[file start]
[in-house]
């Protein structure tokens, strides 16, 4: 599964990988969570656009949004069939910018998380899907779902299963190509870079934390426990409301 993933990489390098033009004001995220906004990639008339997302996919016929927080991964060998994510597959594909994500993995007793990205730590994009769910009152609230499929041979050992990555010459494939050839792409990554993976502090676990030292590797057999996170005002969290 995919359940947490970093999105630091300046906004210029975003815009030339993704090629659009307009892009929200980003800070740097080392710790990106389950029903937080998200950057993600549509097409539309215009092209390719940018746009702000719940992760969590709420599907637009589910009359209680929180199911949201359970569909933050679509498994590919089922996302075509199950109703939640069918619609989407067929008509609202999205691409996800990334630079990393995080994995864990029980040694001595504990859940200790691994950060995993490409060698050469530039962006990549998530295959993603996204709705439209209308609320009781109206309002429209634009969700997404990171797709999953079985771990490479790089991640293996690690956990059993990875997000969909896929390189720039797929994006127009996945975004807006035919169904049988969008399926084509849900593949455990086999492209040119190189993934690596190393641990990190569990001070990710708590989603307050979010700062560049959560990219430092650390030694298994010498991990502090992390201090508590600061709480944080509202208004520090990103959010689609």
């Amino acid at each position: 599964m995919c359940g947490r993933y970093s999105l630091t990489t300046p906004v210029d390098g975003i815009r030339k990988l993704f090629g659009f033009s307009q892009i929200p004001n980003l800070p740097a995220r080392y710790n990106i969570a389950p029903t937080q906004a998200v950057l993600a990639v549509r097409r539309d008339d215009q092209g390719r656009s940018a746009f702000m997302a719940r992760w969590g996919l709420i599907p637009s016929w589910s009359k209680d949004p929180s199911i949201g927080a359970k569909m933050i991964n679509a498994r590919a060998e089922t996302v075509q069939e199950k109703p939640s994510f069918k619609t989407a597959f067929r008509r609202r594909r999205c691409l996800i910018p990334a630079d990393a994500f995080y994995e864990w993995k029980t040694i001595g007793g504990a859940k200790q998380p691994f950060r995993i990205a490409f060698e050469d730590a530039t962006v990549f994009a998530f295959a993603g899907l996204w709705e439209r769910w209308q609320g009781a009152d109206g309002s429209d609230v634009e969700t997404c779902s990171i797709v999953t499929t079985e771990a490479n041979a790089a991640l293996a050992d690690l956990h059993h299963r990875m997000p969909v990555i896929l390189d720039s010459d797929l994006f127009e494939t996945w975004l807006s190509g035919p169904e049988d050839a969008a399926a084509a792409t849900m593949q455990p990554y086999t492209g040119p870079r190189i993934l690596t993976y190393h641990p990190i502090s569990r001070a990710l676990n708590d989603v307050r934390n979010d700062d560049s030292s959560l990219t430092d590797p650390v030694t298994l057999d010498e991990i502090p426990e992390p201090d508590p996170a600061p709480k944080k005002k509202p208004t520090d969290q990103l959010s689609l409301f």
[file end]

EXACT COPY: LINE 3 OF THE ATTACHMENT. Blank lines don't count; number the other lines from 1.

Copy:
């Amino acid at each position: 599964m995919c359940g947490r993933y970093s999105l630091t990489t300046p906004v210029d390098g975003i815009r030339k990988l993704f090629g659009f033009s307009q892009i929200p004001n980003l800070p740097a995220r080392y710790n990106i969570a389950p029903t937080q906004a998200v950057l993600a990639v549509r097409r539309d008339d215009q092209g390719r656009s940018a746009f702000m997302a719940r992760w969590g996919l709420i599907p637009s016929w589910s009359k209680d949004p929180s199911i949201g927080a359970k569909m933050i991964n679509a498994r590919a060998e089922t996302v075509q069939e199950k109703p939640s994510f069918k619609t989407a597959f067929r008509r609202r594909r999205c691409l996800i910018p990334a630079d990393a994500f995080y994995e864990w993995k029980t040694i001595g007793g504990a859940k200790q998380p691994f950060r995993i990205a490409f060698e050469d730590a530039t962006v990549f994009a998530f295959a993603g899907l996204w709705e439209r769910w209308q609320g009781a009152d109206g309002s429209d609230v634009e969700t997404c779902s990171i797709v999953t499929t079985e771990a490479n041979a790089a991640l293996a050992d690690l956990h059993h299963r990875m997000p969909v990555i896929l390189d720039s010459d797929l994006f127009e494939t996945w975004l807006s190509g035919p169904e049988d050839a969008a399926a084509a792409t849900m593949q455990p990554y086999t492209g040119p870079r190189i993934l690596t993976y190393h641990p990190i502090s569990r001070a990710l676990n708590d989603v307050r934390n979010d700062d560049s030292s959560l990219t430092d590797p650390v030694t298994l057999d010498e991990i502090p426990e992390p201090d508590p996170a600061p709480k944080k005002k509202p208004t520090d969290q990103l959010s689609l409301f």